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Naloxone And Coal On This West Virginia Morning

090320 Naloxone And Coal On This West Virginia Morning

On this West Virginia Morning, we check in with teams distributing anti-overdose drugs to some communities in West Virginia. Also, in this show, West Virginia isn’t the only state grappling with coal industry challenges. We explore how declines in the industry have affected Colorado.

Two days after bars were allowed to reopen in Monongalia County, Gov. Jim Justice has again ordered them closed. That order comes as students from West Virginia University finished their first week of classes and filled downtown Morgantown in droves. Dave Mistich reports.

People in a dozen towns in Putnam and Kanawha counties were handing out free naloxone this week. That’s a life-saving drug that can reverse the effects of an opioid overdose. Emily Allen visited the Upper Kanawha Valley to learn how and when to use it. She brings us this report.

West Virginia is not the only state grappling with the boom and bust cycles of mining. There are several places across the United States where coal is, or was, mined. On the latest episode of Inside Appalachia, host Jessica Lilly spoke with Colorado native and journalist, Kate Schimel during her tenure at High Country News in Colorado, to find out how other places are creating new economies after other industries like coal have gone away.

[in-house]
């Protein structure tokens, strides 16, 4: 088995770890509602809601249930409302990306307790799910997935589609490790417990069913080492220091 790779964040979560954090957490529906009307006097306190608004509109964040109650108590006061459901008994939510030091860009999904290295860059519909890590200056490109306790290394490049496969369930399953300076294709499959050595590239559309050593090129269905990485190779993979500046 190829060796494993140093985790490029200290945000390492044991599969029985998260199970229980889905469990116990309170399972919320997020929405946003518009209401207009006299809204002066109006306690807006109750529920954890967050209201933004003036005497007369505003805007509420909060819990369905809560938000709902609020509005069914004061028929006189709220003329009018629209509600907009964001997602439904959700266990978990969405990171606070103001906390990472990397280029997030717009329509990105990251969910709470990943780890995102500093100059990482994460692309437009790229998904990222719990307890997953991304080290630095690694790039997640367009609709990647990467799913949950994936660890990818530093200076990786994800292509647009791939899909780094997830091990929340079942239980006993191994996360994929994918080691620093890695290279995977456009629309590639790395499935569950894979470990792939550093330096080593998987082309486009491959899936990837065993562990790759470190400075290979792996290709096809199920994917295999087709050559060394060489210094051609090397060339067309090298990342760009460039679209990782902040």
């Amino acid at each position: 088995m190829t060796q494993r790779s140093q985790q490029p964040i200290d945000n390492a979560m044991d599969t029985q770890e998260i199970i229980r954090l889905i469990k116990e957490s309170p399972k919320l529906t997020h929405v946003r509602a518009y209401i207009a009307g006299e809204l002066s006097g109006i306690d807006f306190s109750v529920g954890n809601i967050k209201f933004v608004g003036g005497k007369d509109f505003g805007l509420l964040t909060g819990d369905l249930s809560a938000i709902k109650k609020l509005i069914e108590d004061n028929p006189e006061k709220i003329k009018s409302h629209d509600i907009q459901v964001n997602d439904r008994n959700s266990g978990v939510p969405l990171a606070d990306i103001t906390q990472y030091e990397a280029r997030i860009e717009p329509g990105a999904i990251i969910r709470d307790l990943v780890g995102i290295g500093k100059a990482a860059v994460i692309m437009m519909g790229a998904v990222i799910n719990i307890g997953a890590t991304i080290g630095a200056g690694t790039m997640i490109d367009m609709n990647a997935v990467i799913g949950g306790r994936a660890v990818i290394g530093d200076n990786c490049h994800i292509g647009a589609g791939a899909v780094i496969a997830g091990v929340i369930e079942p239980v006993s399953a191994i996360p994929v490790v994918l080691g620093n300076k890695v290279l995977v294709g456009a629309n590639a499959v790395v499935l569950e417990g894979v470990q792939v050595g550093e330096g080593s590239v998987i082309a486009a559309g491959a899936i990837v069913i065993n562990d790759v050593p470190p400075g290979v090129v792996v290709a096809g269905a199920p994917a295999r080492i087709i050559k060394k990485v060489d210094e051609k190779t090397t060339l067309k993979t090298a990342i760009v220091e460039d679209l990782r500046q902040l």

West Virginia Morning is a production of West Virginia Public Broadcasting which is solely responsible for its content.

Support for our news bureaus comes from West Virginia University, Concord University, and Shepherd University.

Listen to West Virginia Morning weekdays at 7:43 a.m. on WVPB Radio or subscribe to the podcast and never miss an episode. #WVMorning